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In the first instalment of a series that showcases how some of the winners from this year’s Magazine Media Awards are adapting to the modern era and helping advertisers grow their businesses, Ben Fahy talks to Kate Coughlan, editor of the supreme magazine of the year, NZ Life & Leisure.
Around ten years ago, Kate Coughlan was having her usual morning stroll along the Auckland waterfront with a friend when she saw a container ship chugging in to the harbour. And she had something of an epiphany.
“I said ‘look at that ship, it’s full of crap to go under the Christmas trees and it will be in the landfills tomorrow’. And I thought ‘we can’t keep living like this.’”
She felt like the attitude at the time was ‘I consume therefore I am’ and it was starting to make her really uncomfortable. So she left Fairfax (then owned by INL) and, with Australian media baron Ken Cowley's company RM Williams publishing, set up NZ Life & Leisure, a premium magazine that was focused on “people who added value to the whole sum of the country by what they do” and tapped into a desire for the baby boomers to end their working lives in a healthy, relatively wealthy state. She sold it back to Fairfax in 2008 and, in a tough market, it has gone on to become one of the best performing titles in the country, more than tripling its circulation since 2005 to 33,579 and increasing readership by 11 percent year on year to 150,000.
As a result of that performance, NZ Life & Leisure took out the supreme magazine of the year at the recent Magazine Media Awards. And as the judges said: “It’s a magazine that knows what it is, knows its market intimately, and represents the best commercial performance in the market."
So what does Coughlan put that success down to?
“The people in it. The people we write about are very invigorating and engaging to get to know and I think coming from a long line of Irish storytellers I like stories about people. We try to make all our journalism of the ‘show, not tell’ variety, so I feel like I’m getting the insights myself, I’m having the relationship with the person and I’ve deduced this from the text, rather than being told.”
At its core, she says it’s an aspirational magazine and its aim is to bring better living standards, better value and better sustainable businesses to New Zealand by showcasing those who are doing just that, whether it’s a boutique tourism operation, an organic beef farm or a niche food producer.
“If you set out to write that, you’d say ‘that’s ridiculous, don’t be such a hypocrite’, but I think a lot of these people have been swimming against the big tide. A lot of them have struggled really hard to get to this point … Rather than ‘look at what Mrs so and so’s got, I want one of those too’, it was about shifting the focus back to ‘what are you creating?'”
Around five years ago, she says Fairfax conducted some research and the general consensus among the focus group was that the magazine was for posh people and you needed to have a lot of money to get into it. She admits there's an element of truth to that. Its audience is older and wealthier than most (32 percent of its readers have a household income of $120,000, and only the readers of the NBR Rich List have a higher average per capita income, she says), and that's a good selling point. But the research showed it needed to be more accessible so she set about creating “a combination of teasers, snippets, come hithers and then your deep engagement reads”. And that’s when it really started to take off, she says.
“People could flick through and they might just read one little box that says ‘for five years this man lived on Weetbix in order to buy his first bull’. And that might be someone they’ll be interested in reading about.”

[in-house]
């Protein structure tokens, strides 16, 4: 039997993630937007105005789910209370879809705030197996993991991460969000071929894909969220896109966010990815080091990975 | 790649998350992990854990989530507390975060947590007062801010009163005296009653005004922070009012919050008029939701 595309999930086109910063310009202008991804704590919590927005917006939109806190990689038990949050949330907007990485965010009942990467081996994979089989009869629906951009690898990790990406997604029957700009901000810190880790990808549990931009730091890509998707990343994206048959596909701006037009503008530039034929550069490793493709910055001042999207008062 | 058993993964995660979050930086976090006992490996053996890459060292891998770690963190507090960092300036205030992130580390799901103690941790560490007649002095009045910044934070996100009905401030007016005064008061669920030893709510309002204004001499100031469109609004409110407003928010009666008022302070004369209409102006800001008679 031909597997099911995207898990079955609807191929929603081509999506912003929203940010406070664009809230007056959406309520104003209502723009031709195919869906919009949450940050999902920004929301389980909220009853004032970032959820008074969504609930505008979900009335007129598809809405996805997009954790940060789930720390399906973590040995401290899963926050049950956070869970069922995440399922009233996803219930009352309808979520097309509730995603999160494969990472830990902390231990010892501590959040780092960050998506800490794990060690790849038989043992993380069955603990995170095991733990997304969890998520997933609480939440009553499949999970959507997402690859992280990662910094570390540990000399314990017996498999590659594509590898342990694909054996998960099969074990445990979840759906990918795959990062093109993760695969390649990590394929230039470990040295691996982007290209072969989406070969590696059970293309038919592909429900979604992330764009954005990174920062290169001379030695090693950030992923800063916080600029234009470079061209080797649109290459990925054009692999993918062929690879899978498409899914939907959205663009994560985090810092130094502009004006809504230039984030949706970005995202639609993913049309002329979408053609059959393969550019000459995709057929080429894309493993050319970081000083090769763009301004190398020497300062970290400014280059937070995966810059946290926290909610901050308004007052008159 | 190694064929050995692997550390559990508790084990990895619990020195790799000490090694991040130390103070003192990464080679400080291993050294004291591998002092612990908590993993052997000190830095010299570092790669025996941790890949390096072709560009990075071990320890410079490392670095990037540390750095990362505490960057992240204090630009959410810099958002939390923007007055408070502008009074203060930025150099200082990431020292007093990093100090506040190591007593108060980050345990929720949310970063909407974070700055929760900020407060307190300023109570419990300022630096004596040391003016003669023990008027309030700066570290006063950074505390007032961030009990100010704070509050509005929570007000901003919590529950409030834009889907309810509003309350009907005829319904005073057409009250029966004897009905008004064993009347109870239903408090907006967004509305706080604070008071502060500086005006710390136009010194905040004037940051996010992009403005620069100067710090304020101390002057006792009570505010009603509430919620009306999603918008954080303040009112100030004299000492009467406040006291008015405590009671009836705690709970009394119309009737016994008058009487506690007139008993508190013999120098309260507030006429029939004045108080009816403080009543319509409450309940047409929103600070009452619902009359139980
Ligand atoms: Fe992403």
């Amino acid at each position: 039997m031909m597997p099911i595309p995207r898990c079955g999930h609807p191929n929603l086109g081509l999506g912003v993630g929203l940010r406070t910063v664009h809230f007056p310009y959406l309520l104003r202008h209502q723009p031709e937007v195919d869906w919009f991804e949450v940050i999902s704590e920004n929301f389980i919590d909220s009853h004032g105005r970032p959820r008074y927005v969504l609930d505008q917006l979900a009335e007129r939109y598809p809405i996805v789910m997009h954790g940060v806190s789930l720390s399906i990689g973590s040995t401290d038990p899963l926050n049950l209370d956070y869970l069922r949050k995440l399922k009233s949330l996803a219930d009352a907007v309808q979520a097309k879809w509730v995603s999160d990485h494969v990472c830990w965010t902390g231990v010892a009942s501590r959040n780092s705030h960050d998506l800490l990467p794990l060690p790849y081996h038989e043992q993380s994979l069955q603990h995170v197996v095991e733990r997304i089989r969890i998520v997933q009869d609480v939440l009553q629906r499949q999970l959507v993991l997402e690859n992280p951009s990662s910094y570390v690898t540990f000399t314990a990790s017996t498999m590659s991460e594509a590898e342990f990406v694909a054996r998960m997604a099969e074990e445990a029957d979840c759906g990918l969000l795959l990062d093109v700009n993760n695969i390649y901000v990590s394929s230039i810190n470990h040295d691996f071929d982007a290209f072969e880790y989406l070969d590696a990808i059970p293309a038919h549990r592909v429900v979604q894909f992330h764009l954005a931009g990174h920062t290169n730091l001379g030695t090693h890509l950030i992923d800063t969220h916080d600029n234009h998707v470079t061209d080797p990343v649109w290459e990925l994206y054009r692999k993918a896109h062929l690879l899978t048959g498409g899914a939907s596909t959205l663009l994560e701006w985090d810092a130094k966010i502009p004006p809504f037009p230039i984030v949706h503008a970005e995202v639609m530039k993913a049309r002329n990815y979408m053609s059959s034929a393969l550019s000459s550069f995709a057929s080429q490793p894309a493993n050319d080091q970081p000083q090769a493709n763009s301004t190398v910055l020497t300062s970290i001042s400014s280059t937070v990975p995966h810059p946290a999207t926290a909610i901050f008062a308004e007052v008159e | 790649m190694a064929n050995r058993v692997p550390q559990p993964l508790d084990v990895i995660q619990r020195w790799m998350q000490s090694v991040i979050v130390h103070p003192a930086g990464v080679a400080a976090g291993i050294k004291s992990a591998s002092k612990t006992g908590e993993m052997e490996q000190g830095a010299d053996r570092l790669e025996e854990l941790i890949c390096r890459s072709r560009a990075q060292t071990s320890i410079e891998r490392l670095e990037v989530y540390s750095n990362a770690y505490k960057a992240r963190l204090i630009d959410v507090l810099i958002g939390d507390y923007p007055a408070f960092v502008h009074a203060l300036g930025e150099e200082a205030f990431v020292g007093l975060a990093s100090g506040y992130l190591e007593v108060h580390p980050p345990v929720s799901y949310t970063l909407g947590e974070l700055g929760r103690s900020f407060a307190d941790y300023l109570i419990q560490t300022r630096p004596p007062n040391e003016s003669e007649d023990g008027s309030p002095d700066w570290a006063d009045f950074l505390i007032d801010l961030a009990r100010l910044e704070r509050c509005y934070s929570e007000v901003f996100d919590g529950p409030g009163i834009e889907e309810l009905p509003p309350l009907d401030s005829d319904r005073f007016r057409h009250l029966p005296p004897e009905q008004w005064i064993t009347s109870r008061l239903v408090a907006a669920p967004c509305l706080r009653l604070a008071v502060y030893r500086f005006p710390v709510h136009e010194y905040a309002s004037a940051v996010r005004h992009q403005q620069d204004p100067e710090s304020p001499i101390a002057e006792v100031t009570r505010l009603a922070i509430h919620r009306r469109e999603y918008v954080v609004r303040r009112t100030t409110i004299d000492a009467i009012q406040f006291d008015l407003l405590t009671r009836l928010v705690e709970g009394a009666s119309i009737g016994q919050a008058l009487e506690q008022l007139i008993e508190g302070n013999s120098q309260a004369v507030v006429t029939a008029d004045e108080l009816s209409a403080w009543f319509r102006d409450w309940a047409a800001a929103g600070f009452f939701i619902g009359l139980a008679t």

So are the wealthy readers living vicariously through the subjects, and does the editorial philosophy conflict with the premium brands advertising their wares?
“I think we have a lot of well-heeled readers who like to see other people having a go. They don’t want to buy this magazine to see who’s got the latest sofa. They’re buying it because they want to see what people are doing and who’s inspiring and who they might know … That’s another really strong aspect of our journalism. Who is that person? How will I get my reader to know they were the neighbour of their cousin? That makes people feel more interested in the story and their lives if they know something that connects them with.”
The rise of digital media has thrown the cat amongst the pigeons for many traditional publishers, and the general consensus is that young audiences are moving away from print (although a study from the MPA in the US showed that wasn't true and brands like Airbnb, Net a Porter, Grantland, Pitchfork and Rookie have invested in print products). But, like political affiliations, or car brands, or any number of consumer items, preferences can sometimes change as you get older. So do people of a certain age start reading magazines in print? And is there a certain lifestage when people click in to NZ Life & Leisure specifically?
“Yes, but you really have to give them one or two fantastic reads to get them to spend $11 on that next issue. Because there is so much beautiful stuff on the internet that you really have to get them something they didn’t know they wanted but are so pleased when they get it.”
She believes the magazine is attracting a younger audience of women who tell her they want to replicate the success of those featured. And this can be put down partially to “pretty much all” of its content, as well as that of most of its other mastheads, recently being made available on stuff.co.nz.
“We have had this enormous increase in audience. They’re really big audiences now.”
She says embracing the online realm has been an exciting, educational experience for her and the team. For example, a story about the Vinbrux family who live very simply and sustainably near Oamaru has had 112,000 pageviews and has been shared over 17,000 times.
“In print we take really great care of our subjects and present them in a way that’s realistic and authentic, but we’d never take a risk with them ... But the mindset online is a little bit more relaxed, a little bit more fun.”